Today, nine SWFs from Africa came together in Rabat, Morocco, to sign a new partnership and create the “African Sovereign Investors Forum (ASIF)”. All of them except for Ghana Infrastructure Investment Fund (GIIF) were already members of the IFSWF, and four of them are also part of the One Planet SWF Group.
The nine members, hailing from both North Africa (Egypt and Morocco) and Sub-Saharan Africa (Angola, Djibouti, Gabon, Ghana, Nigeria, Rwanda and Senegal), manage together USD 12.6 billion. The largest absences from the Forum were the Libyan Investment Authority (LIA), which is over five times that size, and Botswana's Pula Fund, which is the continent's oldest SWF. In attendance of the event was also Ethiopia’s EIH, which hopes to be able to join the ASIF club soon, too.
It is unclear how ASIF will be different from other recent similar initiatives, such as Africainvestor’s AISWPFF or IFSWF itself, and whether the main objective will be co-investing in Pan-African opportunities (with such limited pool of resources), or it will just become another fundraising platform for investors from out of the continent.
In fact, the event was followed by the signing of two MoUs by Ithmar’s CEO: one with the African Development Bank and its platform Africa50, and another one with ADIA, ADQ and Al Ajial, on behalf of the KIA. QIA was also in the room. Gulf funds continue to be very interested in Africa’s infrastructure, including its ports.
While the event was taking place in Rabat, a number of African dignitaries, including the presidents of Namibia, Togo and Rwanda, were in Doha for the Qatar Economic Forum. The event, facilitated by Bloomberg, featured the CEOs of QIA and KIA themselves, as well as other very large investors in Africa such as Oredoo and Qatar Airways.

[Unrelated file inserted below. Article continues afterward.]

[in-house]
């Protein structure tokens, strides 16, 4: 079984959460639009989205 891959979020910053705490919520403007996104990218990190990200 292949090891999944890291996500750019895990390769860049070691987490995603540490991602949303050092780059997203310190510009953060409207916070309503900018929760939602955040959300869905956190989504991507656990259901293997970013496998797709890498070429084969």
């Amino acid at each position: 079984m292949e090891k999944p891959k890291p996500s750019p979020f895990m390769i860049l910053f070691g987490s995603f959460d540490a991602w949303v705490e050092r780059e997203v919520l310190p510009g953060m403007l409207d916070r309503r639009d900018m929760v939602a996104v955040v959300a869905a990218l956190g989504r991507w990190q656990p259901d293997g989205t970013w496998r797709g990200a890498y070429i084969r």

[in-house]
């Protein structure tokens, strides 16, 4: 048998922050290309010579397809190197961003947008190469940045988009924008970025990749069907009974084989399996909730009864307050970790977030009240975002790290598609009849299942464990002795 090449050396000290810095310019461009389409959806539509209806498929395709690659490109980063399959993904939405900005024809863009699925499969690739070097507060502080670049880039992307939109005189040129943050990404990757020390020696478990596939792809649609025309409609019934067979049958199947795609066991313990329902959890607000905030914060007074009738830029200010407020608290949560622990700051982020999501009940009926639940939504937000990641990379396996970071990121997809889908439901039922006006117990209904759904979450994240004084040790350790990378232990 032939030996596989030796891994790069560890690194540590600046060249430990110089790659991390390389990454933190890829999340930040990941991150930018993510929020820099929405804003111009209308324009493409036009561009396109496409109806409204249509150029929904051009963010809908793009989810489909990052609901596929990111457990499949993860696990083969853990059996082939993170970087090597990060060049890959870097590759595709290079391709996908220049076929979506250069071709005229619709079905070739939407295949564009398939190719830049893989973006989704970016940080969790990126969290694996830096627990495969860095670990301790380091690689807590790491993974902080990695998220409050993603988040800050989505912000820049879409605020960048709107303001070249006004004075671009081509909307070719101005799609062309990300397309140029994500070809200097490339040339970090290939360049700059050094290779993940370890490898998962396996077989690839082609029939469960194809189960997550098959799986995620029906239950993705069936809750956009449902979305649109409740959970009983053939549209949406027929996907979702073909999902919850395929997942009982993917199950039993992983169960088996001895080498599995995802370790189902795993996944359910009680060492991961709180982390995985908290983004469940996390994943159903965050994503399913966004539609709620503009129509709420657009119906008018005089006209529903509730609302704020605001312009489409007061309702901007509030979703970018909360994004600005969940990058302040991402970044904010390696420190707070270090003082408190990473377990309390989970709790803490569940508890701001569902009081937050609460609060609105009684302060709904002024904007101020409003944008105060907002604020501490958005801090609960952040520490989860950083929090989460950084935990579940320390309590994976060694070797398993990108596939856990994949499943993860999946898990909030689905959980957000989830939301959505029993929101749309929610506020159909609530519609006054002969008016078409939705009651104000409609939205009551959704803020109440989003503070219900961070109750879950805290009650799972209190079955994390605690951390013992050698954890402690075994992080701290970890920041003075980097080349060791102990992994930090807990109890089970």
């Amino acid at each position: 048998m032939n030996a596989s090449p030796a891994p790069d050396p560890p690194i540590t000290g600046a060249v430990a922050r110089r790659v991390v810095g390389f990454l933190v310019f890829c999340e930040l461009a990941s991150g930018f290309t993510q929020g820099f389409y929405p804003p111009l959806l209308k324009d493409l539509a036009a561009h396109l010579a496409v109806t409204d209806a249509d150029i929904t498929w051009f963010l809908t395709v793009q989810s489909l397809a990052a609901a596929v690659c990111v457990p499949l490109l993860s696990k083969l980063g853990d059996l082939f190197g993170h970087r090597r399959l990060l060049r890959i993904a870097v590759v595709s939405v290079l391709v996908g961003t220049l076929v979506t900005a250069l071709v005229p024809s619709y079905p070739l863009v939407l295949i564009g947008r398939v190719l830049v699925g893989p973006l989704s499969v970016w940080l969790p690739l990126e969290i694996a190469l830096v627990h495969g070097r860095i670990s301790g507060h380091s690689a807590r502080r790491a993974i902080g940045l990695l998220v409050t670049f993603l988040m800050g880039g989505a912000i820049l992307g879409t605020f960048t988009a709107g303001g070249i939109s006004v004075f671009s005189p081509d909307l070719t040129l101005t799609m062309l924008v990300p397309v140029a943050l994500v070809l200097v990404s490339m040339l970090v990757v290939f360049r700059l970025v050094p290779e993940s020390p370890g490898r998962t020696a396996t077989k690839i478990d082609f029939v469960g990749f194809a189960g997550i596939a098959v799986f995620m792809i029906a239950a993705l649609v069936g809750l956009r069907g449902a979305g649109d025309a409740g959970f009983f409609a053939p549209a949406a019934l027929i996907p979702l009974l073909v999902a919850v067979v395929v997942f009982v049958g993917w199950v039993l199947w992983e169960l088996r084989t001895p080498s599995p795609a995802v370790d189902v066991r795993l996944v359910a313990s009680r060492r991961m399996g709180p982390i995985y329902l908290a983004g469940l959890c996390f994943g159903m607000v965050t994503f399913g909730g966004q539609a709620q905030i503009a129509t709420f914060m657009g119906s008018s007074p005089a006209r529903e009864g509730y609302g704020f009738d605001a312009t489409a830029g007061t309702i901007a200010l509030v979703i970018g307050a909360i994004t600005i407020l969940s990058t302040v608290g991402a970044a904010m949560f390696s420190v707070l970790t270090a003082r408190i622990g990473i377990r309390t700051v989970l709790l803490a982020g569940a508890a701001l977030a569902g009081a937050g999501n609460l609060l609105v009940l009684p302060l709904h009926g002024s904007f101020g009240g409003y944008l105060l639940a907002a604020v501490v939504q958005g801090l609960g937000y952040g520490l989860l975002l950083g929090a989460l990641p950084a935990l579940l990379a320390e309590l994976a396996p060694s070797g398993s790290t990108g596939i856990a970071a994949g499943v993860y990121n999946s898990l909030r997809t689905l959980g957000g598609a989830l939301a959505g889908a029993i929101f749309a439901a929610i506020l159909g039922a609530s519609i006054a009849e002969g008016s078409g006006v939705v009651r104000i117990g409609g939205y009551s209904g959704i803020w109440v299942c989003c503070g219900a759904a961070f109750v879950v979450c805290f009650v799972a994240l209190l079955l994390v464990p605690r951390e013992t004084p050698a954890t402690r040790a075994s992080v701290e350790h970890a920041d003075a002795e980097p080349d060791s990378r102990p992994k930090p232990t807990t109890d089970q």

The new African club of SWFs is similar to the one recently signed in the Mediterranean by COFIDES, Bpifrance, Malta’s MGI and, also, Egypt’s TSFE. That ceremony, which created the “EMENA SWF Foundation”, was also attended by SWFs from Abu Dhabi (ADQ), Kuwait (KIA) and Oman (OIA), implying a potential interest of Middle Eastern capital in the region.
The end of the pandemic has brought a hectic calendar of events, bilateral deals and partnerships. Let’s just hope they turn into proper investment action, beyond the obvious display of soft power.
Photo courtesy of FONSIS. From left to right: Jerry Ntare (Operations Manager of Agaciro, Rwanda); Khadem Al Remeithi (ED Infrastructure of ADIA, Abu Dhabi), Mohammed Al Kulaib (CEO of Al Ajial, Kuwait), Carlos Alberto Lopes (CEO of FSDEA, Angola), Uche Orji (CEO of NSIA, Nigeria), Ahmad Bastaki (ED Planning of KIA, Kuwait), Obaid Amrane (CEO of Ithmar Capital, Morocco), Solomon Asamoah (CEO of GIIF, Ghana), Papa Demba Diallo (CEO of FONSIS, Senegal), Ayman Soliman (CEO of TSFE, Egypt) and Anas Al Barguthi (COO of ADQ, Abu Dhabi).